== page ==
A bevy of quail A bouquet of pheasants [when flushed] A brood of hens A building of rooks A cast of hawks [or falcons] A charm of finches A colony of penguins A company of parrots A congregation of plovers A cover of coots A covey of partridges [or grouse or ptarmigans] A deceit of lapwings A descent of woodpeckers A dissimulation of birds A dole of doves An exaltation of larks A fall of woodcocks A flight of swallows [or doves, goshawks, or cormorants] A gaggle of geese [wild or domesticated] A host of sparrows A kettle of hawks [riding a thermal] A murmuration of starlings A murder of crows A muster of storks A nye of pheasants [on the ground] An ostentation of peacocks A paddling of ducks [on the water] A parliament of owls A party of jays A peep of chickens A pitying of turtledoves A raft of ducks A rafter of turkeys A siege of herons A skein of geese [in flight] A sord of mallards A spring of teal A tidings of magpies A trip of dotterel An unkindness of ravens A watch of nightingales A wedge of swans [or geese, flying in a "V"] A wisp of snipeAny of these group names may properly be used by birders who wish to display their erudition, although it is probably linguistically inaccurate (and it certainly is bad manners) to upbraid someone who refers to "a bunch of ravens" by saying, "Surely you mean `an unkindness of ravens,' my good fellow." Most of these terms date back at least 500 years. Some of them have been in continuous use since then; others have gone out of fashion and been resurrected in the last century or two; still others only exist on lists.
Most of these terms are listed in James Lipton's An Exaltation of Larks. Lipton's list is substantially based on very old sources. There were manuscript lists of group names in the 15th century, and these lists appeared in some of the first books printed in England. Many of them make their first appearance in John Lydgate's Debate between the Horse, Goose, and Sheep (1440); and Lydgate's terms along with others appear in The Book of Hawking and Hunting (also known as The Book of St. Albans) by Dame Juliana Barnes (1486). Whether Lydgate and Barnes coined any of these terms, or whether they were setting down the terms that were considered proper in their day is not known. Many of the terms did catch on, and the lists they appeared on were frequently reprinted.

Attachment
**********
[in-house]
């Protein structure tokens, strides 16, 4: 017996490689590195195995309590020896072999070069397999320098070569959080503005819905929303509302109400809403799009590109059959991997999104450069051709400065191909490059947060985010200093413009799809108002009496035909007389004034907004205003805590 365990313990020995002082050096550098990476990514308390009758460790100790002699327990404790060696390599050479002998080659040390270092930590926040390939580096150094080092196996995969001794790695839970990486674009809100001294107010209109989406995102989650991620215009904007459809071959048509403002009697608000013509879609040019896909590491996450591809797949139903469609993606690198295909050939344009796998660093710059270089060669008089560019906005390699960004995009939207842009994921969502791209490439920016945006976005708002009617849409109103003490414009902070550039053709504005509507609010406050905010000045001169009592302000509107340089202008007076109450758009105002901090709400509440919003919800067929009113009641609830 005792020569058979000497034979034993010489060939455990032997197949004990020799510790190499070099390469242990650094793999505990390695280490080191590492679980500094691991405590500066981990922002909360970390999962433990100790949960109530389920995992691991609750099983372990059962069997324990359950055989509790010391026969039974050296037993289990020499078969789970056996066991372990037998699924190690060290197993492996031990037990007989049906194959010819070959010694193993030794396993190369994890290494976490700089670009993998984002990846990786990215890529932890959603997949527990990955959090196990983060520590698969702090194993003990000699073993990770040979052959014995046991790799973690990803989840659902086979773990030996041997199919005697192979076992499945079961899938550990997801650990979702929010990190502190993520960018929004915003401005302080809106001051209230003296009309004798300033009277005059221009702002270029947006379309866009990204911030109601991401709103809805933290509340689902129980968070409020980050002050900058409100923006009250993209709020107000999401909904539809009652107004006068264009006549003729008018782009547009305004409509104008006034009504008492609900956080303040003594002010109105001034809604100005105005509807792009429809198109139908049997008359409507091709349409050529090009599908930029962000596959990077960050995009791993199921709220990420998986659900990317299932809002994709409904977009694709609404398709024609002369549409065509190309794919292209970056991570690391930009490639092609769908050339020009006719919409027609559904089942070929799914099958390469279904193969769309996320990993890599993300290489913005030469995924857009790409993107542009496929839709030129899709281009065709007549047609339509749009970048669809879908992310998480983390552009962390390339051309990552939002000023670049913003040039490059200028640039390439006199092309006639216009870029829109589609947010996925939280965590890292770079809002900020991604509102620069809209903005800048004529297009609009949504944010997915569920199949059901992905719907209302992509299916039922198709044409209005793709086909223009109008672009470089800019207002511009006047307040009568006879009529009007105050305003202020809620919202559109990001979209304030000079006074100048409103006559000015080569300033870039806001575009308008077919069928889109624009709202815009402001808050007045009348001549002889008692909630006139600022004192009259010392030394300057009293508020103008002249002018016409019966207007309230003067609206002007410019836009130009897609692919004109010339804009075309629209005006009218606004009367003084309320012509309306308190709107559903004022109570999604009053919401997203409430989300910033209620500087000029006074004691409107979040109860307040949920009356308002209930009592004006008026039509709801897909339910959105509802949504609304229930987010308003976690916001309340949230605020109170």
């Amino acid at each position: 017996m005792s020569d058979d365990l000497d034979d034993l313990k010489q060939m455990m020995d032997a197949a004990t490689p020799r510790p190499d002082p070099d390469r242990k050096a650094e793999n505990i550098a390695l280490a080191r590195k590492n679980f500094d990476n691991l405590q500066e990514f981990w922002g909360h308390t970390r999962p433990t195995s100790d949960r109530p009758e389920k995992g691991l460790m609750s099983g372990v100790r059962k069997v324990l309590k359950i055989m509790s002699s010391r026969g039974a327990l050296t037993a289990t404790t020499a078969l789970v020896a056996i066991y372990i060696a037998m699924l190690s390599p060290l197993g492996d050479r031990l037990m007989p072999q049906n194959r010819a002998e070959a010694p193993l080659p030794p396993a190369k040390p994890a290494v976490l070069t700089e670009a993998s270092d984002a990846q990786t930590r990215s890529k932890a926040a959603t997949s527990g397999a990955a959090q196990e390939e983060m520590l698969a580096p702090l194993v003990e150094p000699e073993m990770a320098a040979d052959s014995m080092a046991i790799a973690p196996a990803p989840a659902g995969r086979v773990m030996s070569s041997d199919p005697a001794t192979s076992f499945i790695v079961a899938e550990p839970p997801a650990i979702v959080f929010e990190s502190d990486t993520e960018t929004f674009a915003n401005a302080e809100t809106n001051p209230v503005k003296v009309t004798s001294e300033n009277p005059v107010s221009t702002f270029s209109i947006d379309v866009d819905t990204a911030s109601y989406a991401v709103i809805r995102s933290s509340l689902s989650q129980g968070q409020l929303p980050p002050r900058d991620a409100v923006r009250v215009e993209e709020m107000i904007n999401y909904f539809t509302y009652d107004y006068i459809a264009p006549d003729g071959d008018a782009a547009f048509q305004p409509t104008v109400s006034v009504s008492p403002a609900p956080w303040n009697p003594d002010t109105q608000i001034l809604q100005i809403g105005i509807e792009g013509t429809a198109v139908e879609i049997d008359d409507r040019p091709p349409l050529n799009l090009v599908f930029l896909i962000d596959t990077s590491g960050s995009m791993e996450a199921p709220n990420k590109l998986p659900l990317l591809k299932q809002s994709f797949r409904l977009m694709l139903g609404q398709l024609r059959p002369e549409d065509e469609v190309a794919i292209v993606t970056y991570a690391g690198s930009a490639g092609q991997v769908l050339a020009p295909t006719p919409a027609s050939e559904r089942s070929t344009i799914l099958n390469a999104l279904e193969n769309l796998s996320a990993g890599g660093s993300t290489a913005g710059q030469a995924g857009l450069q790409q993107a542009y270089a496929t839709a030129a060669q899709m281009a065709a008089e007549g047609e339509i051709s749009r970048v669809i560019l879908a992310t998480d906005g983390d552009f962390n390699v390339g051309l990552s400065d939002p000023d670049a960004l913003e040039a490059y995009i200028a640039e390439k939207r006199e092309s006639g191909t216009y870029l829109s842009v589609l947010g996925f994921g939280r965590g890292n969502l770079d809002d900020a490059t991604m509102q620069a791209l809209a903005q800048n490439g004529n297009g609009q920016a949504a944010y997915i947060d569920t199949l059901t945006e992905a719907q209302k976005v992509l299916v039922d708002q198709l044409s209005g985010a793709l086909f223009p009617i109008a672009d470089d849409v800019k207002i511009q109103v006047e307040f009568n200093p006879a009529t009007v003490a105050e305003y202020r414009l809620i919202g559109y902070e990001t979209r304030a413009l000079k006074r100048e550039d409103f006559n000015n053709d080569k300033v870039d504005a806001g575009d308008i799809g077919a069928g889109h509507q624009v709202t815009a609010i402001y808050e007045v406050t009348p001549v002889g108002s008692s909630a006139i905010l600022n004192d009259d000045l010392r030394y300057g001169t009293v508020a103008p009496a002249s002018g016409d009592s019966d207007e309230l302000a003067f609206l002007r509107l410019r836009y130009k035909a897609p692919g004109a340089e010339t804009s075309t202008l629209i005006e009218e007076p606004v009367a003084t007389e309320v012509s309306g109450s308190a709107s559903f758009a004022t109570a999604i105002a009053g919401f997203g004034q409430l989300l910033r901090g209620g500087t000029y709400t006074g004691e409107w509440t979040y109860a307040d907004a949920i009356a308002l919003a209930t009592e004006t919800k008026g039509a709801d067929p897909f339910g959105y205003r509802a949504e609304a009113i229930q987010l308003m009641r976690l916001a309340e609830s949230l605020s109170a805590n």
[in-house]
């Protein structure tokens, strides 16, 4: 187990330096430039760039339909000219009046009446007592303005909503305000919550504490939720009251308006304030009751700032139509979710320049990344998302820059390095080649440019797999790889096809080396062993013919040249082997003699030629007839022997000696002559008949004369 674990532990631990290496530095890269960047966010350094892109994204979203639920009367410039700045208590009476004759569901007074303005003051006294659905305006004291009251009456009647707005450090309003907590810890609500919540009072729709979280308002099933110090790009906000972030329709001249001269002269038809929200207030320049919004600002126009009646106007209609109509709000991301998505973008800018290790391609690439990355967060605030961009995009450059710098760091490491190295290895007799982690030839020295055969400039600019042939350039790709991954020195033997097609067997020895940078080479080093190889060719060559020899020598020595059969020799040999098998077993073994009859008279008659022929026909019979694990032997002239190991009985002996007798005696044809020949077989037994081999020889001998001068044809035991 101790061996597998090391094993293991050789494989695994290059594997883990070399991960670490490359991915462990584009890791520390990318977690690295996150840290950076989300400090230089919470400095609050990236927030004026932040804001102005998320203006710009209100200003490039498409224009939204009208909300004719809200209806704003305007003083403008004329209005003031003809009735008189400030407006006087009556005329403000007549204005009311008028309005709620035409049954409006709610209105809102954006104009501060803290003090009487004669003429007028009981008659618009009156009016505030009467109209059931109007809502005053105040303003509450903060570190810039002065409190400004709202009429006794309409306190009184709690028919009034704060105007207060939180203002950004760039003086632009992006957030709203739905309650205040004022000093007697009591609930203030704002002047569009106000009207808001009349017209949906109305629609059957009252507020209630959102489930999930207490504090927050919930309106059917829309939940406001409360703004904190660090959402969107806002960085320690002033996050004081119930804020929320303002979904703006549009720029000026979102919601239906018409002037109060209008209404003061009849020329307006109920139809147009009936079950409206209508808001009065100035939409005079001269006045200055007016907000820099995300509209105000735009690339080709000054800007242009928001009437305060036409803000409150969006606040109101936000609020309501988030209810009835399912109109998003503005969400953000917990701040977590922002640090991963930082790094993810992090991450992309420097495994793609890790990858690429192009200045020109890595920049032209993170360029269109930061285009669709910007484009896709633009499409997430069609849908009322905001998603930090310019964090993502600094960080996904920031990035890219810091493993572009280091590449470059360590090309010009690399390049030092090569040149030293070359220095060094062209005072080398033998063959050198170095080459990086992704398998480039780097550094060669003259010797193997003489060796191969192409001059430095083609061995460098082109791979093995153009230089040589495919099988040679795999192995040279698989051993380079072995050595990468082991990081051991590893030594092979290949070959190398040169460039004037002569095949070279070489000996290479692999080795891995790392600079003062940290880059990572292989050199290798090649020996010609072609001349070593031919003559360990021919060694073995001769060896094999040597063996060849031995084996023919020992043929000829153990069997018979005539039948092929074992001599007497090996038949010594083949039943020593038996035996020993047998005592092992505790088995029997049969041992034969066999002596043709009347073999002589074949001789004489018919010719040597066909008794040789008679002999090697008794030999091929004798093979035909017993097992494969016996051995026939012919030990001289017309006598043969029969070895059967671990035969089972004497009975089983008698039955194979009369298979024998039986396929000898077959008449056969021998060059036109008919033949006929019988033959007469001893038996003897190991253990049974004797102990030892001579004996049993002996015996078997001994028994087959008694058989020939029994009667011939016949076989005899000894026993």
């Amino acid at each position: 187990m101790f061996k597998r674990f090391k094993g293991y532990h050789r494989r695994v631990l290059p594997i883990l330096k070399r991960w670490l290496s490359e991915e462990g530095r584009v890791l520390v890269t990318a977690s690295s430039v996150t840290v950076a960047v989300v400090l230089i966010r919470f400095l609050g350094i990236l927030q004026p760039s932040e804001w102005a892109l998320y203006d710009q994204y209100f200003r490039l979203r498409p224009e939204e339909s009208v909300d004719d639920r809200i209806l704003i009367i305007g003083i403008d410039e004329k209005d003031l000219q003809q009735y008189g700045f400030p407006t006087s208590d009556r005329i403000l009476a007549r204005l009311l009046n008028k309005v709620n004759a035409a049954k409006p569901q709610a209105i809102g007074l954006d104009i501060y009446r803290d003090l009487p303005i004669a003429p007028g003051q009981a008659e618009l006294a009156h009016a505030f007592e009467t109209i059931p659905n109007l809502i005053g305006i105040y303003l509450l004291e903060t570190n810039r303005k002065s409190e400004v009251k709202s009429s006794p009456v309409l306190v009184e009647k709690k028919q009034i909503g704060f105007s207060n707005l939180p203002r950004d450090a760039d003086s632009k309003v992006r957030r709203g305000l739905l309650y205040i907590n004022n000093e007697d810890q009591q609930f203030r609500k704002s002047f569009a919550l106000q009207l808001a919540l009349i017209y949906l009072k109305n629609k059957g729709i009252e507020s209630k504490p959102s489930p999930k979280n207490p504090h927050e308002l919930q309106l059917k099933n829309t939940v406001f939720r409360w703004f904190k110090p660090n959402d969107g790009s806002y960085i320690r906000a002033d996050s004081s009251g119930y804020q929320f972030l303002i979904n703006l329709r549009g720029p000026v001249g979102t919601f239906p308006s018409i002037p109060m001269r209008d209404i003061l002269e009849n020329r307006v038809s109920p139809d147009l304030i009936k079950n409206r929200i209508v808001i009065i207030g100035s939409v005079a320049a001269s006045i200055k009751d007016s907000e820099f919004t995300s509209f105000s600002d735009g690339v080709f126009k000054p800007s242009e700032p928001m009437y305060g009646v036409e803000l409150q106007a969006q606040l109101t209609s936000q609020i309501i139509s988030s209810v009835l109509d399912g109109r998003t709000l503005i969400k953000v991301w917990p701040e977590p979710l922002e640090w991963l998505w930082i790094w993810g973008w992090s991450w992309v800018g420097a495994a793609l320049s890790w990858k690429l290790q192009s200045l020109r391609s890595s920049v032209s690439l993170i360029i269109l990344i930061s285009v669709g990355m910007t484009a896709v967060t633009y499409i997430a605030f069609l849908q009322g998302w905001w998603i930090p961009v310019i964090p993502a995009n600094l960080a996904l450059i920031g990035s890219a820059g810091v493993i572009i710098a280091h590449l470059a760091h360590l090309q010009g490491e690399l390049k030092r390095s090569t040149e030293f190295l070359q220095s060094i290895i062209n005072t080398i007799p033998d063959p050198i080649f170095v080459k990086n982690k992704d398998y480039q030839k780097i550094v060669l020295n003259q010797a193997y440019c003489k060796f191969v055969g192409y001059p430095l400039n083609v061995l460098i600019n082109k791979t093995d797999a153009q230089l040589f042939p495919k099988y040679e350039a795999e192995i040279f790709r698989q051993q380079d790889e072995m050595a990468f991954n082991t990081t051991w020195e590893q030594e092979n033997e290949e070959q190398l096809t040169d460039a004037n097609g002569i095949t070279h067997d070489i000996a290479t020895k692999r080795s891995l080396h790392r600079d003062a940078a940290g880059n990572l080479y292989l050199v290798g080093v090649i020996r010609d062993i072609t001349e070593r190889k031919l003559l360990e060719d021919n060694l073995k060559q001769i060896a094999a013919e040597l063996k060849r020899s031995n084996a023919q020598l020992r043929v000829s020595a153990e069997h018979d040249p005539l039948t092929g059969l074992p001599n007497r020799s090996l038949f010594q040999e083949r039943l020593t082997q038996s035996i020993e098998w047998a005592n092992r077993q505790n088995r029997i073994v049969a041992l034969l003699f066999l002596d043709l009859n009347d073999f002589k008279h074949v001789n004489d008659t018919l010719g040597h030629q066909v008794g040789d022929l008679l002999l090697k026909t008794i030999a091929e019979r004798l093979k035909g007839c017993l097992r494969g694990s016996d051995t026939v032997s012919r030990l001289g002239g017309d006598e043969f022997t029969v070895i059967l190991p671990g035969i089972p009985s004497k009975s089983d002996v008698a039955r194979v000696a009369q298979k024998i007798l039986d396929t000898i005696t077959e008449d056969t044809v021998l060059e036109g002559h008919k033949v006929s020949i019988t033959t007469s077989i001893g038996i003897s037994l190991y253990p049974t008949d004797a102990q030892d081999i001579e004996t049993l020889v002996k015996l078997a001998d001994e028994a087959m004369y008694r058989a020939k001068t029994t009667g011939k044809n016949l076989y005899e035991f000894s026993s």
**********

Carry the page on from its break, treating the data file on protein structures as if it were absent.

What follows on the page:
The best source I know for investigating the histories of English words is the Oxford English Dictionary. Unfortunately, on the question whether these terms ever were or still are appropriate, the OED is not entirely helpful. To make sense of the matter, I have placed the group names into groups--
GROUP A--The following group names are standard: A bevy of quail A bouquet of pheasants A brood of hens A cast of hawks A charm of finches A covey of partridges A flight of swallows A gaggle of geese A nye of pheasants A siege of herons A skein of geese A trip of dotterel A wisp of snipe GROUP B--These terms are not group names for a particular type of bird, but have been commonly used for many different types: Colony Company Flock Parliament Party GROUP C--These terms are archaic; they were once obsolete, but they have been revived somewhat in the 19th or 20th centuries: A building of rooks A murmuration of starlings A muster of peacocks A peep of chickens A sord of mallards A spring of teal A watch of nightingales GROUP D--These terms are obsolete; they appeared on the old lists, but almost nobody has used them in centuries: A congregation of plovers A dissimulation of birds A dole of doves A fall of woodcock A host of sparrows A paddling of ducks An unkindness of ravens GROUP E--These terms are not in the OED at all as group names for birds: A cover of coots A kettle of hawks A murder of crows An ostentation of peacocks A pitying of turtledoves A rafter of turkeys A tidings of magpiesMy categories are imprecise, but they provide some guidance about usage. Have no qualms about using any of the terms in group A; use the terms in group B for any group of birds that seems apt; use the terms in groups C and D only if you don't mind being thought pedantic or literary; avoid the terms in group E unless you know something the OED doesn't.
Alas, the OED itself is not totally reliable: the word "kettle" (as both a noun and a verb) has been used by hawk watchers for many years, and it has often appeared in print; the OED editors obviously are not birders. It may well be that the other terms in group E appear on the 15th-century lists and were simply missed.
Thanks to the following for their suggestions and contributions: Bruce Helmboldt, Stephan L. Moss, Pete Janzen, Macklin Smith, Billie Jo Johnstone, Richard Danca, Gail Mackiernan, Alice Rasa.
Review the correspondence on this matter from
View a list of whimsical group names submitted by chatters.
Visit the Baltimore Bird Club Home Page.
If you're interested in group names for creatures other than birds, here are links to such lists: